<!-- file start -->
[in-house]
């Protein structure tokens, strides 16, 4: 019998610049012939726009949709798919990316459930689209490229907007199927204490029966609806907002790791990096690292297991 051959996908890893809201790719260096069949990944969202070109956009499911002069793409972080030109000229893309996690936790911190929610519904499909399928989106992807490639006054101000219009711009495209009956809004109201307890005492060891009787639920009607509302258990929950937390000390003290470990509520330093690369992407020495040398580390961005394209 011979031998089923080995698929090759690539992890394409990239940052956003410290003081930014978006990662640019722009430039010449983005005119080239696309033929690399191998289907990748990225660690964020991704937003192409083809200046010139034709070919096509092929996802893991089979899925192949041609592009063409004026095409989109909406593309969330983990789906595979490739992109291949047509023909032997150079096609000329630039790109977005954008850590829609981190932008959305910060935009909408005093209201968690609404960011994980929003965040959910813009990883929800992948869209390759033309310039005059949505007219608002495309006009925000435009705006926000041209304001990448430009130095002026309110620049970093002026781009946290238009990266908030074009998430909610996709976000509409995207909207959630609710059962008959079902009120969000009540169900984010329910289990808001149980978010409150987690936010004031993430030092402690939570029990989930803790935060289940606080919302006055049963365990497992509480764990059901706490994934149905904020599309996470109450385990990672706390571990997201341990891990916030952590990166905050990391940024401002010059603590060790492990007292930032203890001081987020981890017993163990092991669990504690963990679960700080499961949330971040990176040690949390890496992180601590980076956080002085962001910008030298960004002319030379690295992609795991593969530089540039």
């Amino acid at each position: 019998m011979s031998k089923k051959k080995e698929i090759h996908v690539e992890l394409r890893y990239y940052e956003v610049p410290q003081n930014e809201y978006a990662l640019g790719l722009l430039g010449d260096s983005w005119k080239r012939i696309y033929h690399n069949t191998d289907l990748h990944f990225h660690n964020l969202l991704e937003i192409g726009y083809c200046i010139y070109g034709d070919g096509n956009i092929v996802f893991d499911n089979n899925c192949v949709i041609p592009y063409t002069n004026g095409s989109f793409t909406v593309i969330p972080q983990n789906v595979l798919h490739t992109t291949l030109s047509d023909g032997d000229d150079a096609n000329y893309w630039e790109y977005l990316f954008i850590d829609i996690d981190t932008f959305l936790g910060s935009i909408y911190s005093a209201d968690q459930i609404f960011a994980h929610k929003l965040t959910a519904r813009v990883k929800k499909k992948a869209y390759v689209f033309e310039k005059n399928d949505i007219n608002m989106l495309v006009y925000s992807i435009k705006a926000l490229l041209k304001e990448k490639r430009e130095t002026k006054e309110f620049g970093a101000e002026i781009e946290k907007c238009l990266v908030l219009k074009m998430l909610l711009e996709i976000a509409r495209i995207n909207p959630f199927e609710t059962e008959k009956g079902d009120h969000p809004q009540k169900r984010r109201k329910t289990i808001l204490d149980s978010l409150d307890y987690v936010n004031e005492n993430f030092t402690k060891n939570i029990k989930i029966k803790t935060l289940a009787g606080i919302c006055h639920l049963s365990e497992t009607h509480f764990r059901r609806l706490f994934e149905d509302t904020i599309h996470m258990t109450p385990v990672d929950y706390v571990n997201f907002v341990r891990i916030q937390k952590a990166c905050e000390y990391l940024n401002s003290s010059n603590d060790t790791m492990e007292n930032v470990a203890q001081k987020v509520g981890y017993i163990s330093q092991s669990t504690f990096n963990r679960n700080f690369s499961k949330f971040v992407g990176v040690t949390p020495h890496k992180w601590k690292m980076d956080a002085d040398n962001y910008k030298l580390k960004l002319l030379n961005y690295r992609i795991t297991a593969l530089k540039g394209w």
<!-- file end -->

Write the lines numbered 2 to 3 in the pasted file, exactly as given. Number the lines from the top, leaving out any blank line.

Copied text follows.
């Protein structure tokens, strides 16, 4: 019998610049012939726009949709798919990316459930689209490229907007199927204490029966609806907002790791990096690292297991 051959996908890893809201790719260096069949990944969202070109956009499911002069793409972080030109000229893309996690936790911190929610519904499909399928989106992807490639006054101000219009711009495209009956809004109201307890005492060891009787639920009607509302258990929950937390000390003290470990509520330093690369992407020495040398580390961005394209 011979031998089923080995698929090759690539992890394409990239940052956003410290003081930014978006990662640019722009430039010449983005005119080239696309033929690399191998289907990748990225660690964020991704937003192409083809200046010139034709070919096509092929996802893991089979899925192949041609592009063409004026095409989109909406593309969330983990789906595979490739992109291949047509023909032997150079096609000329630039790109977005954008850590829609981190932008959305910060935009909408005093209201968690609404960011994980929003965040959910813009990883929800992948869209390759033309310039005059949505007219608002495309006009925000435009705006926000041209304001990448430009130095002026309110620049970093002026781009946290238009990266908030074009998430909610996709976000509409995207909207959630609710059962008959079902009120969000009540169900984010329910289990808001149980978010409150987690936010004031993430030092402690939570029990989930803790935060289940606080919302006055049963365990497992509480764990059901706490994934149905904020599309996470109450385990990672706390571990997201341990891990916030952590990166905050990391940024401002010059603590060790492990007292930032203890001081987020981890017993163990092991669990504690963990679960700080499961949330971040990176040690949390890496992180601590980076956080002085962001910008030298960004002319030379690295992609795991593969530089540039």
């Amino acid at each position: 019998m011979s031998k089923k051959k080995e698929i090759h996908v690539e992890l394409r890893y990239y940052e956003v610049p410290q003081n930014e809201y978006a990662l640019g790719l722009l430039g010449d260096s983005w005119k080239r012939i696309y033929h690399n069949t191998d289907l990748h990944f990225h660690n964020l969202l991704e937003i192409g726009y083809c200046i010139y070109g034709d070919g096509n956009i092929v996802f893991d499911n089979n899925c192949v949709i041609p592009y063409t002069n004026g095409s989109f793409t909406v593309i969330p972080q983990n789906v595979l798919h490739t992109t291949l030109s047509d023909g032997d000229d150079a096609n000329y893309w630039e790109y977005l990316f954008i850590d829609i996690d981190t932008f959305l936790g910060s935009i909408y911190s005093a209201d968690q459930i609404f960011a994980h929610k929003l965040t959910a519904r813009v990883k929800k499909k992948a869209y390759v689209f033309e310039k005059n399928d949505i007219n608002m989106l495309v006009y925000s992807i435009k705006a926000l490229l041209k304001e990448k490639r430009e130095t002026k006054e309110f620049g970093a101000e002026i781009e946290k907007c238009l990266v908030l219009k074009m998430l909610l711009e996709i976000a509409r495209i995207n909207p959630f199927e609710t059962e008959k009956g079902d009120h969000p809004q009540k169900r984010r109201k329910t289990i808001l204490d149980s978010l409150d307890y987690v936010n004031e005492n993430f030092t402690k060891n939570i029990k989930i029966k803790t935060l289940a009787g606080i919302c006055h639920l049963s365990e497992t009607h509480f764990r059901r609806l706490f994934e149905d509302t904020i599309h996470m258990t109450p385990v990672d929950y706390v571990n997201f907002v341990r891990i916030q937390k952590a990166c905050e000390y990391l940024n401002s003290s010059n603590d060790t790791m492990e007292n930032v470990a203890q001081k987020v509520g981890y017993i163990s330093q092991s669990t504690f990096n963990r679960n700080f690369s499961k949330f971040v992407g990176v040690t949390p020495h890496k992180w601590k690292m980076d956080a002085d040398n962001y910008k030298l580390k960004l002319l030379n961005y690295r992609i795991t297991a593969l530089k540039g394209w």